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Helped the position of exporters and prepared them for the full application of the agreement in 1999.The government has now, to an extent, taken the initiative on economic policy with the release of its major policy statement on Growth Employment and Redistribution. Apart from acting as a statement on fiscal prudence, it has also sent the message to its labour allies that it is prepared to differ on key aspects of policy. The labour movement seems also to have indicated that it will go along, albeit with public protest, on certain issues as long as it obtains its goals on issues that are closest to its interests, such as the recently passed Labour Relations Act.On issues that are of real importance, as it did in making cuts in the deficit to GDP and the aim to gradually lift exchange control regulations, the government is not prepared to be stalled by labour. However, the government has hesitated in its privatisation programme in response to union demands and has entered into a National Framework Agreement (NFA) with labour on the restructuring of state assets. Labour is not given a veto over the process and the NFA does not grant job security. It rather calls for efforts to redeploy workers between state enterprises. While there might be hurdles for labour on individual privatisations, particularly those with a public policy or strategic value, the government has so far only announced that relatively small public corporations are up for sale, and has gone for the strategic partner approach, as with Telkom prior to a privatisation.Fiscal and monetary policy has support from markets, the international financial institutions, and is firmly within a "Washington consensus." But the major problems lie more at the local level where development is not being delivered on a sufficiently rapid scale to meet expectations. The major challenges are now more in the areas of building effective local government and delivery of housing.South Africa's problem remains jobless growth. The rigidity of labour markets in the face of massive unemployment is one of the country's great paradoxes. The recent Labour Relations Act has probably increased the total cost of labour and bolstered the position of unionised labour. Whether the standards imposed by minimum wages in industries and those under the Act are widely applied outside larger firms is not clear.Drawing LessonsThe agendas for reform in India and South Africa occur in widely disparate environments. India had a far more restrictive investment and trade regime. However, some further questions might be asked and some preliminary lessons drawn.While the gradualist consensus approach may have its benefits in that the opposition of key groups can sometimes be softened, it is also slow and can be derailed. The uncertainty as to whether or not it has been derailed has serious consequences as occurred with the fall in the rand. It may also entail other payoffs to groups. Reform, even of the shock therapy sort, is very often also negotiated at some stage. A comprehensive shock therapy approach inflicts the pain suddenly, but may bring about union opposition at every turn on second stage measures. Sequencing of policies can be better as demonstrated by the Indian approach. The appointment of expert panels, opening matters for public comment can be an avenue for delay and undermine decisiveness when most required. Even then the report of a commission may not bring about a resolution of a policy issue.Another widely expressed concern over the consensus approach is very often the narrowness of the consensus and the exclusion of those without lobbying power. The often asked question is, where are the unemployed and rural poor represented in "the golden triangle."Professor Ajit Singh of Cambridge University has advised India to liberalise reluctantly. Indian policy makers should "drag their feet" as monetary and real instability occur simultaneously if the pace is too fast, he said at a recent conference in New Delhi on "Globalisation and Liberalisation in the Nineties."5 The slow integrators argue that the case of East Asia favours a strategic integration of favouring exports rather than imports and the Mexican crisis of 1995 and the subsequent Tequilla effect demonstrate the danger of trade liberalisation while depending on volatile capital flows. There is also a cost to liberalising too slowly in terms of the protection that is maintained and the confusing signals it may sent to markets.The stimulus given to labour intensive exports by India's reform programme bears certain similarities to the East Asian pattern of development. With an unemployment rate of close to one-third and the scant possibility of the formal sector creating jobs on a sufficient scale to absorb new entrants into the workforce,....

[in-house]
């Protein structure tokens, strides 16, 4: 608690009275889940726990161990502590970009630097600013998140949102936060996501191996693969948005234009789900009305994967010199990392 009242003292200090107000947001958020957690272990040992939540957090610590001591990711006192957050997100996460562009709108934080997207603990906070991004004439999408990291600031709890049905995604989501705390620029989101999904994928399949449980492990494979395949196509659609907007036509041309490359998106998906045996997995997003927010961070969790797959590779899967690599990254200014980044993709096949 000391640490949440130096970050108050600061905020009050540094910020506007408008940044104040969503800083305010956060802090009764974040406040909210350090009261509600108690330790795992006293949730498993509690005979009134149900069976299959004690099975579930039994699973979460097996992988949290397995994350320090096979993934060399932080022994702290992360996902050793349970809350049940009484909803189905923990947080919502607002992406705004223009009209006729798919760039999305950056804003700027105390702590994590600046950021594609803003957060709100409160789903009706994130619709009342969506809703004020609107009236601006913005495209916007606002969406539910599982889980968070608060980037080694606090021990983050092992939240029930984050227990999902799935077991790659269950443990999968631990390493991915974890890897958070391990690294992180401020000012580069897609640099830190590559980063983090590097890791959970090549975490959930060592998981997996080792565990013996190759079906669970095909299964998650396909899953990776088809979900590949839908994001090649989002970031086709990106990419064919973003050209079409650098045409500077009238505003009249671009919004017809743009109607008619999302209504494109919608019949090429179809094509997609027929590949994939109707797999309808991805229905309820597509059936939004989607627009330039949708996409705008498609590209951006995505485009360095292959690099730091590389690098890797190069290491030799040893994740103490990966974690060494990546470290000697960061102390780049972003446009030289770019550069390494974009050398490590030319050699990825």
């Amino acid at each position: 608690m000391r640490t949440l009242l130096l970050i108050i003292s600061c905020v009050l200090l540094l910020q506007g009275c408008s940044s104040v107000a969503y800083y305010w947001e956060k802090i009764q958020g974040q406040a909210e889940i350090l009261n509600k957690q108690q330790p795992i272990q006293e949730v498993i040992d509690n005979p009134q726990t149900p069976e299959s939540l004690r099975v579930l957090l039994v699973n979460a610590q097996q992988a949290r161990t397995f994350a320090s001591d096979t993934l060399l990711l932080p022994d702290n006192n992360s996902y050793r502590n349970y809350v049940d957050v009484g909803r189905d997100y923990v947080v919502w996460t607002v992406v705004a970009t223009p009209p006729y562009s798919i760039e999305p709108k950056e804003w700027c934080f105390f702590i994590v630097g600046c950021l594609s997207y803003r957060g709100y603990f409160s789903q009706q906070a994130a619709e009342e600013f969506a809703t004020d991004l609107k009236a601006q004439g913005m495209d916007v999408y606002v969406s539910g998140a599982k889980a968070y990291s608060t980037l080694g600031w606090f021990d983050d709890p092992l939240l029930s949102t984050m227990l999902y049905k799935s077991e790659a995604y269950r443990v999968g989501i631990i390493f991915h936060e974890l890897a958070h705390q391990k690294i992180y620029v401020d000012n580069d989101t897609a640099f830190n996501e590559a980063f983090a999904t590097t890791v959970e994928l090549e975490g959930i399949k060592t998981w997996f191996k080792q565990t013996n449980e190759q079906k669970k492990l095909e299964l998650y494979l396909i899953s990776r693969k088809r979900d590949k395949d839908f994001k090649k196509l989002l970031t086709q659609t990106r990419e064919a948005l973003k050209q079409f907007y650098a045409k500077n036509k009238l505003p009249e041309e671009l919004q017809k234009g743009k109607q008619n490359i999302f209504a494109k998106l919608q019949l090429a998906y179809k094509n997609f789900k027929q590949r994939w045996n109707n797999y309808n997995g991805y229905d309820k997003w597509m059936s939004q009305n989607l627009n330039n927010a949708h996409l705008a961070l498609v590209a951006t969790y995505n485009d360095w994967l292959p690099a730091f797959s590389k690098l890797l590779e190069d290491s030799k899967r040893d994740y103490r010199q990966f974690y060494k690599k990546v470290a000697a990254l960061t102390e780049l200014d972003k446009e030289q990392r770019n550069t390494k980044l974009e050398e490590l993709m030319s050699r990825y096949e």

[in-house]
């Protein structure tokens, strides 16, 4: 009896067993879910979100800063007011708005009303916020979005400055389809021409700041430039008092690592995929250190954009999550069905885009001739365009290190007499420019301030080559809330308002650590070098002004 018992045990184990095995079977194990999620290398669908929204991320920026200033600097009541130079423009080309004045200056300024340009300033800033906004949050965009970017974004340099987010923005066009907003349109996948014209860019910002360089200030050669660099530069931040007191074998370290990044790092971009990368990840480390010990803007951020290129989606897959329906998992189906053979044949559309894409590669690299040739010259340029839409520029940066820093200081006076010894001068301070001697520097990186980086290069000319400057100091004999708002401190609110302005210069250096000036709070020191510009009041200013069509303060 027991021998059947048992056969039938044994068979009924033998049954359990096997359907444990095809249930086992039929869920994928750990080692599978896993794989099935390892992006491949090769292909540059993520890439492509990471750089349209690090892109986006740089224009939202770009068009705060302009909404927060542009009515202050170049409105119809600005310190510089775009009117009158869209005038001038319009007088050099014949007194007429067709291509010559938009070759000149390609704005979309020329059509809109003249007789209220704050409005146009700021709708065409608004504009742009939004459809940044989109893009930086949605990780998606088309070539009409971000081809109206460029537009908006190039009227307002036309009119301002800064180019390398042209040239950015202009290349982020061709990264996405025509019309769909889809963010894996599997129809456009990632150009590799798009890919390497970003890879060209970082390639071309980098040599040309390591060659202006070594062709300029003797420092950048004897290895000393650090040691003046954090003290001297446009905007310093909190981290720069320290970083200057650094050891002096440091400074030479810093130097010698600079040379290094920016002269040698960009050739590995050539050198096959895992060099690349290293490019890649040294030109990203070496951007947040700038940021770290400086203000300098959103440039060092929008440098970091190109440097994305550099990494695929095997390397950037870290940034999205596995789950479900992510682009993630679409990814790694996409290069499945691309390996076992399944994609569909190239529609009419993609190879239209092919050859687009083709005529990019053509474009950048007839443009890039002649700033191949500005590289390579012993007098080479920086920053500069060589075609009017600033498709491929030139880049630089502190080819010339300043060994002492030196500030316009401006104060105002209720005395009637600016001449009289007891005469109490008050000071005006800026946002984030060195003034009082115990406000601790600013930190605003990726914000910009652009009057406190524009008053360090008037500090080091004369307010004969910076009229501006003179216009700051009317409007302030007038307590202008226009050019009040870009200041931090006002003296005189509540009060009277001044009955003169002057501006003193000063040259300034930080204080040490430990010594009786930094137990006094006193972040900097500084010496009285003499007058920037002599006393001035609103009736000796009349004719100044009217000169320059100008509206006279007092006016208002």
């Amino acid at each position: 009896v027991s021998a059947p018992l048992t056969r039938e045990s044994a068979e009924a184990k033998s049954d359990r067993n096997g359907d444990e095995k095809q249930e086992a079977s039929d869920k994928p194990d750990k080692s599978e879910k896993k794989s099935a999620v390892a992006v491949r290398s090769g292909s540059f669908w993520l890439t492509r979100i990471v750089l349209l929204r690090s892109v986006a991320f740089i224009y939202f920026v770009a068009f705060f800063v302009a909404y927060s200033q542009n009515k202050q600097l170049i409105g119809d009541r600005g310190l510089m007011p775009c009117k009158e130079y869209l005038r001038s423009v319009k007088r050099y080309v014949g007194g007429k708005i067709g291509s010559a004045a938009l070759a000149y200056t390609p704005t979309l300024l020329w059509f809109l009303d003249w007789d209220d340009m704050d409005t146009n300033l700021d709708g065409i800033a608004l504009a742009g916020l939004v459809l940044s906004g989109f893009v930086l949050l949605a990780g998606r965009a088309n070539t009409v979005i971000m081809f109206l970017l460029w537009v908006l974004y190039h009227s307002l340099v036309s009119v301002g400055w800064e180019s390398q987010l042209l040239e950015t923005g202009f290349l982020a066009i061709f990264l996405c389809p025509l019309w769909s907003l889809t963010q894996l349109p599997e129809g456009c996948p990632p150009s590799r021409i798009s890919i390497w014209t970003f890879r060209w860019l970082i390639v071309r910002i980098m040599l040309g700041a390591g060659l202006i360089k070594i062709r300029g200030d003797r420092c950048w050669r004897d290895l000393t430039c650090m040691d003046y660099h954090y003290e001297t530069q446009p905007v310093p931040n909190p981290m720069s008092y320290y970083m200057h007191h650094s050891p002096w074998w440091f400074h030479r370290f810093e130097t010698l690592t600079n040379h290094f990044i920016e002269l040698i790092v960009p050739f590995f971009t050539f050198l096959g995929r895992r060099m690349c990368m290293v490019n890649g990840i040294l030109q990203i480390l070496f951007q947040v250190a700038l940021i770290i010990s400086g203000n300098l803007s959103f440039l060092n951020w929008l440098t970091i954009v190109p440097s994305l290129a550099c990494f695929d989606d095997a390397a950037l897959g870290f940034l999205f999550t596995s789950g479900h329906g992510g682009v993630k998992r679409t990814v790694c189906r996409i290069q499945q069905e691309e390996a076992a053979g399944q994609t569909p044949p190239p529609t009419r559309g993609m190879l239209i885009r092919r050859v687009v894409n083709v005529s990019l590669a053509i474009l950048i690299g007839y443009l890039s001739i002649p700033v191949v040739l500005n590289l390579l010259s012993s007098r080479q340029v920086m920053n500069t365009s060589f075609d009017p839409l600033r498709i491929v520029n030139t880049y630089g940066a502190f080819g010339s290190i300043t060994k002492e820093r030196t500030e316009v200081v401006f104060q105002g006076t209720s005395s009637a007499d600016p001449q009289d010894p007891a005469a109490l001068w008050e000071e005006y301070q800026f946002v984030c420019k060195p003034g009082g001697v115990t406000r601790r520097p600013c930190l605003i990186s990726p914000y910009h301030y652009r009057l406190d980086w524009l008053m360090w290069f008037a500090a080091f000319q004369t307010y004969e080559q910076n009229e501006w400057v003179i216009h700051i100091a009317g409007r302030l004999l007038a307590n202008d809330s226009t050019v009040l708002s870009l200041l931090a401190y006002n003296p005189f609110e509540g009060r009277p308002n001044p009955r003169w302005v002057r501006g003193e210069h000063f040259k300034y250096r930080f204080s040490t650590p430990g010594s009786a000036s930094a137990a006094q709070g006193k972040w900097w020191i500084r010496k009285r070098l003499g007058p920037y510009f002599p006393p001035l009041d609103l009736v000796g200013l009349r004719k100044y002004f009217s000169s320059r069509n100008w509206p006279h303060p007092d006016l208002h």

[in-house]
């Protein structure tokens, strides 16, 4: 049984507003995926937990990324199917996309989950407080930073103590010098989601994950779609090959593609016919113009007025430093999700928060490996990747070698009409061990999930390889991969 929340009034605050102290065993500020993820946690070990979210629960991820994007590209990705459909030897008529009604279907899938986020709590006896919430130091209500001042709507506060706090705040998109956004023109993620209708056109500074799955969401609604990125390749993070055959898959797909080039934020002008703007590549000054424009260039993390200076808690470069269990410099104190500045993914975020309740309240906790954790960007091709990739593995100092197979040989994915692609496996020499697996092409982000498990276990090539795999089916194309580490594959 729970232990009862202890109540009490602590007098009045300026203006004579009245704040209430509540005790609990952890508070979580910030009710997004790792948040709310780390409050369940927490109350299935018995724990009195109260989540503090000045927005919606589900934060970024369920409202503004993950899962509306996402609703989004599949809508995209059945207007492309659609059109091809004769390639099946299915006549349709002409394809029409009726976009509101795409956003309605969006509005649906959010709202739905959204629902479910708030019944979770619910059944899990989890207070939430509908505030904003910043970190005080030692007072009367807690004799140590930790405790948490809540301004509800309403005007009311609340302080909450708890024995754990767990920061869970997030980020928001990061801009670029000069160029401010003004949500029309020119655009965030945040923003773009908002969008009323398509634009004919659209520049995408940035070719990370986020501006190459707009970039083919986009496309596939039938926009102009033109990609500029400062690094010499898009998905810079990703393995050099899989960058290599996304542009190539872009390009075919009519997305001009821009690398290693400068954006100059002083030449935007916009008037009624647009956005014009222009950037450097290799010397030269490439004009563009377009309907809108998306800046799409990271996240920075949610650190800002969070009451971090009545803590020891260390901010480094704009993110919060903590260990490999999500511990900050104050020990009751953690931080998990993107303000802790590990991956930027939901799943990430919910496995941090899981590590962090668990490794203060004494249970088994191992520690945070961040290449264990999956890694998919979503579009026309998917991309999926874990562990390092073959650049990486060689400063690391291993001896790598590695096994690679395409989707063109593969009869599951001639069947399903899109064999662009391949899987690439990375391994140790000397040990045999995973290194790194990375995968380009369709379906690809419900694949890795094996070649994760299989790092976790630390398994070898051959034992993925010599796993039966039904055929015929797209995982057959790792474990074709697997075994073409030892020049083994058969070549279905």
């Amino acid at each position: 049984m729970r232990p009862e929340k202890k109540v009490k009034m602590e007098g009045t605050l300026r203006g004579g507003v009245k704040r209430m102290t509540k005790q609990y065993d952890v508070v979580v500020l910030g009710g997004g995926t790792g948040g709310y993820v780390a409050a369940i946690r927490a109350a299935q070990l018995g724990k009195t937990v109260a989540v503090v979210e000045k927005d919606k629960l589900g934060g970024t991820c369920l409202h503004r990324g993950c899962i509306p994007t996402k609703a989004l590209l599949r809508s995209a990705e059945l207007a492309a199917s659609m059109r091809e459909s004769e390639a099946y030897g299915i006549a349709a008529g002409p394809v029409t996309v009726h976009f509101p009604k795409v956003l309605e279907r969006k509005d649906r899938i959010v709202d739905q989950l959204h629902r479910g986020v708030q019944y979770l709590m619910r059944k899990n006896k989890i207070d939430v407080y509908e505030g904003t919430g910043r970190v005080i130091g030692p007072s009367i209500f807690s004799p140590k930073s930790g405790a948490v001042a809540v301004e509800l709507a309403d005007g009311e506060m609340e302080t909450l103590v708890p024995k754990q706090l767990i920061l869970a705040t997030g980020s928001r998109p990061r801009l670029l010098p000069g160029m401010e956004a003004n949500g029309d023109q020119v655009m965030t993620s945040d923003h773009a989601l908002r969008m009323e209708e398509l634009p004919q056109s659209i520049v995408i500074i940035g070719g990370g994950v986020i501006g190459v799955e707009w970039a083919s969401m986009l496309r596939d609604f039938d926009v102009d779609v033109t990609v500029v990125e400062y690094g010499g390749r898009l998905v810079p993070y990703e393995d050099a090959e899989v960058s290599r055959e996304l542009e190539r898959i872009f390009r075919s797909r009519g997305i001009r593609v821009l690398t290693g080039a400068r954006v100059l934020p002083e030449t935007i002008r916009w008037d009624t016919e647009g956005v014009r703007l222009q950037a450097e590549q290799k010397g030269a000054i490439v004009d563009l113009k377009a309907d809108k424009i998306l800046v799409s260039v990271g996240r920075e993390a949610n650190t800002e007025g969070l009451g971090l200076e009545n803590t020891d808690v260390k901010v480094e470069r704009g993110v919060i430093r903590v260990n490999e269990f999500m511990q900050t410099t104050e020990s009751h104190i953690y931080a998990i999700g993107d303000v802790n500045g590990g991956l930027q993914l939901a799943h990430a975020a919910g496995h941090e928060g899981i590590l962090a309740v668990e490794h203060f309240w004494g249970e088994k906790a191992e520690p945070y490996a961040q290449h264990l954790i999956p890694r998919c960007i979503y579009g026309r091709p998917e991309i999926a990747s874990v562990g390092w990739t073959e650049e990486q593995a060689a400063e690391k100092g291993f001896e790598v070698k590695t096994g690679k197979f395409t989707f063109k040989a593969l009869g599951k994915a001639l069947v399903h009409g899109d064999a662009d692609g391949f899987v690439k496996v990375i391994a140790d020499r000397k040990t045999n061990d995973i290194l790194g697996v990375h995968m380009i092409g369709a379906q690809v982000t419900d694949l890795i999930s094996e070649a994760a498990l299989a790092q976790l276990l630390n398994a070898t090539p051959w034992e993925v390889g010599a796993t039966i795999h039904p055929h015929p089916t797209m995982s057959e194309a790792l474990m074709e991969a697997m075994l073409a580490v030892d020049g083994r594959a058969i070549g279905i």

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1. Market of spices 2. Mining of gold 3. Faced British rule and caste prejudices